Hot Cars for Lean Times

Ten smart buys when there's economic uncertainty.


With a housing bust, a slowing economy, and maybe even a recession around the corner, consumers are eyeing expenses more carefully, especially when it comes to big purchases like cars. For many shoppers, the strongest instinct is to simply put off a purchase until the clouds pass.

Stowing your checkbook may be prudent, but most people still need reliable transportation, and aging cars need to be replaced. And what if there's no recession after all, and the economy brightens? Should you drive your old clunker indefinitely, waiting until you're sure it's safe to upgrade? Or buy a joyless econobox just because the unemployment rate might go up?

Here's a better idea: Choose a car that's relatively light on the wallet today, with strong value that will hold up over the long term, in case times turn tough and you have to rein in your lifestyle. We've plumbed U.S. News's extensive database of automotive information to come up with 10 cars that are appealing in good times, and even smarter buys when there's economic uncertainty.

Buying the cheapest car that suits your needs usually isn't a good idea—if it's supercheap now, it will be worth far less later, when you want to sell. And some cars are cheap because of subpar quality, which means you might face expensive repairs down the road.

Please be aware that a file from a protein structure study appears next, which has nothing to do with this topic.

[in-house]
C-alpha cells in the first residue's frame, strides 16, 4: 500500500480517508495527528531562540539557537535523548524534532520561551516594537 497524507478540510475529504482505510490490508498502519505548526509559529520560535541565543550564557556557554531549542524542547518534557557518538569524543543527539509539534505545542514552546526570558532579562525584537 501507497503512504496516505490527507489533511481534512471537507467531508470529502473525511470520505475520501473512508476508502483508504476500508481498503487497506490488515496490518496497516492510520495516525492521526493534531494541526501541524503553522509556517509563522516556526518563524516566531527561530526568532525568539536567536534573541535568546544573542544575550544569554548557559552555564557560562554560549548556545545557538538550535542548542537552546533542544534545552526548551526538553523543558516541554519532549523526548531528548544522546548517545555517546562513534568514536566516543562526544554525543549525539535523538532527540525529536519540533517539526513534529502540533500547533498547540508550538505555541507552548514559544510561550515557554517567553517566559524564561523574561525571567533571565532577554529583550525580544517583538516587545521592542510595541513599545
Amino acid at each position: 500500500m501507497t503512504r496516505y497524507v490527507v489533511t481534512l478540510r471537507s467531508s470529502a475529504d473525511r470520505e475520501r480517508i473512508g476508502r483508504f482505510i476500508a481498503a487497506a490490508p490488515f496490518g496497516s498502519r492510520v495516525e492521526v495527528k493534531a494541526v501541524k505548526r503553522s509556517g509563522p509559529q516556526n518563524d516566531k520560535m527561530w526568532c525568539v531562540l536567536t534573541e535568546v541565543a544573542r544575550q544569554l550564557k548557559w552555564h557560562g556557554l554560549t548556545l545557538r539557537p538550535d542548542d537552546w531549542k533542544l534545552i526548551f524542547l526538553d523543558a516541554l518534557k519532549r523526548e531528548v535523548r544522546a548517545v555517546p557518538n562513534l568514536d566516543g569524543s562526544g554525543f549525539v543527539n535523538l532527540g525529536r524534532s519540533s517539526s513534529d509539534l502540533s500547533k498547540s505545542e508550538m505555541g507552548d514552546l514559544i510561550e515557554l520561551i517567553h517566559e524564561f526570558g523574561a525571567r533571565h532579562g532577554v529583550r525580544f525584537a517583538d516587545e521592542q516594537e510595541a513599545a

So instead of simply gauging the lowest prices, we took into account many other factors that make a car a smart buy. We started with the cars that rank in the top half of the U.S. News Best Cars and Trucks rankings, to assure the quality of our choices. Then we selected models with above-average affordability, reliability, and fuel economy—attributes that affect your out-of-pocket costs both today and tomorrow. We made sure to include cars for a wide range of needs and budgets, from subcompacts to SUVs to big sedans. And of course we included a couple of sports cars, too—hey, we're still allowed to have fun while we're cutting back, right?

Hot Cars for Lean Times

Car Type MSRP Mileage (city/hwy) Strong Points Weak Points
Ford Escape Midsize SUV $18,770 17/24 Muscular styling, spacious, rugged Stale driving dynamics
Kia Rio5 Hatchback $13,540 25/35 Six airbags, strong warranty, great mileage Bare-bones standard features
Chrysler 300 Large Sedan $25,270 15/26 Dramatic styling, tons of space Lethargic base engine, some cheap materials
Nissan Altima Midsize Sedan $20,705 19/32 Sleek and sporty, good engine choices Cramped back seat, complicated options
Hyundai Santa Fe Midsize SUV $20,995 17/24 Top safety ratings, interior design, good warranty Power, handling and braking weaker than average
Toyota Yaris Sedan/Hatchback $11,960 29/36 Cute design, decent space Spartan features, poor safety ratings without side-curtain air bags
Mazda MX-5-Miata Sports car $21,220 20/28 Great handling, convertible roof easy to manage Weak stereo, cramped space
Honda Odyssey Minivan $26,495 16/23 Great engine, versatility, strong safety performance Bland styling
Audi A4 Upscale Sedan $29,675 18/30 Great handling, refined cabin Expensive option packages
Volkswagen GTI Upscale Hatchback $23,370 21/29 Great performance, thoughtful cabin Styling could be sportier, ride may be rough for some

  • Rick Newman

    Rick Newman is the author of Rebounders: How Winners Pivot From Setback to Success and the co-author of two other books. Follow him on Twitter or e-mail him at